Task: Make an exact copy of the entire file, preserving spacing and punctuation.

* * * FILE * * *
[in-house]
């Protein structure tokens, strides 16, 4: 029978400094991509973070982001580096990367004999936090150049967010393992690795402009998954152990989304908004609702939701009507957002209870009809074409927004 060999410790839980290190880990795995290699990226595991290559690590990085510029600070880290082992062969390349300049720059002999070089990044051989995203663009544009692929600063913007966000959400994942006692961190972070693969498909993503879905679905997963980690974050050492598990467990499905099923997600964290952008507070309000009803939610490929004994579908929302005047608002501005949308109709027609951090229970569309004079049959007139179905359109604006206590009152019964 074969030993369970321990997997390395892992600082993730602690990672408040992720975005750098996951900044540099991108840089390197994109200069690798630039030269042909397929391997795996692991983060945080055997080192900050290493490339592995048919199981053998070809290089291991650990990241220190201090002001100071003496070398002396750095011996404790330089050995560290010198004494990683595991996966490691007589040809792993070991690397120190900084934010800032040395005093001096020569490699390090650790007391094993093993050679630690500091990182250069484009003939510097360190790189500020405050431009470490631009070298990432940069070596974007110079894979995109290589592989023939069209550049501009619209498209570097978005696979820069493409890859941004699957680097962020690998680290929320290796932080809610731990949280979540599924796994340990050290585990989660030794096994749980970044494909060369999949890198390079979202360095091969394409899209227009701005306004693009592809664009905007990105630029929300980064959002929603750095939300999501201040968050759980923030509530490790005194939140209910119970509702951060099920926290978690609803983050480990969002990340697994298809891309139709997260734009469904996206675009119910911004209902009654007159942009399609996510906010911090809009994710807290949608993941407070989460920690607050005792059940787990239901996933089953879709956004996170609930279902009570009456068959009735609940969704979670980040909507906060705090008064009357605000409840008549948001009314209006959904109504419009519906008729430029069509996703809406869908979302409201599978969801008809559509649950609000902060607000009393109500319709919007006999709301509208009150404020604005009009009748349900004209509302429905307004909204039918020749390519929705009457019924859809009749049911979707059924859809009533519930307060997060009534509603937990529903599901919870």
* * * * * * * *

[in-house]
């Protein structure tokens, strides 16, 4: 029978400094991509973070982001580096990367004999936090150049967010393992690795402009998954152990989304908004609702939701009507957002209870009809074409927004 060999410790839980290190880990795995290699990226595991290559690590990085510029600070880290082992062969390349300049720059002999070089990044051989995203663009544009692929600063913007966000959400994942006692961190972070693969498909993503879905679905997963980690974050050492598990467990499905099923997600964290952008507070309000009803939610490929004994579908929302005047608002501005949308109709027609951090229970569309004079049959007139179905359109604006206590009152019964 074969030993369970321990997997390395892992600082993730602690990672408040992720975005750098996951900044540099991108840089390197994109200069690798630039030269042909397929391997795996692991983060945080055997080192900050290493490339592995048919199981053998070809290089291991650990990241220190201090002001100071003496070398002396750095011996404790330089050995560290010198004494990683595991996966490691007589040809792993070991690397120190900084934010800032040395005093001096020569490699390090650790007391094993093993050679630690500091990182250069484009003939510097360190790189500020405050431009470490631009070298990432940069070596974007110079894979995109290589592989023939069209550049501009619209498209570097978005696979820069493409890859941004699957680097962020690998680290929320290796932080809610731990949280979540599924796994340990050290585990989660030794096994749980970044494909060369999949890198390079979202360095091969394409899209227009701005306004693009592809664009905007990105630029929300980064959002929603750095939300999501201040968050759980923030509530490790005194939140209910119970509702951060099920926290978690609803983050480990969002990340697994298809891309139709997260734009469904996206675009119910911004209902009654007159942009399609996510906010911090809009994710807290949608993941407070989460920690607050005792059940787990239901996933089953879709956004996170609930279902009570009456068959009735609940969704979670980040909507906060705090008064009357605000409840008549948001009314209006959904109504419009519906008729430029069509996703809406869908979302409201599978969801008809559509649950609000902060607000009393109500319709919007006999709301509208009150404020604005009009009748349900004209509302429905307004909204039918020749390519929705009457019924859809009749049911979707059924859809009533519930307060997060009534509603937990529903599901919870």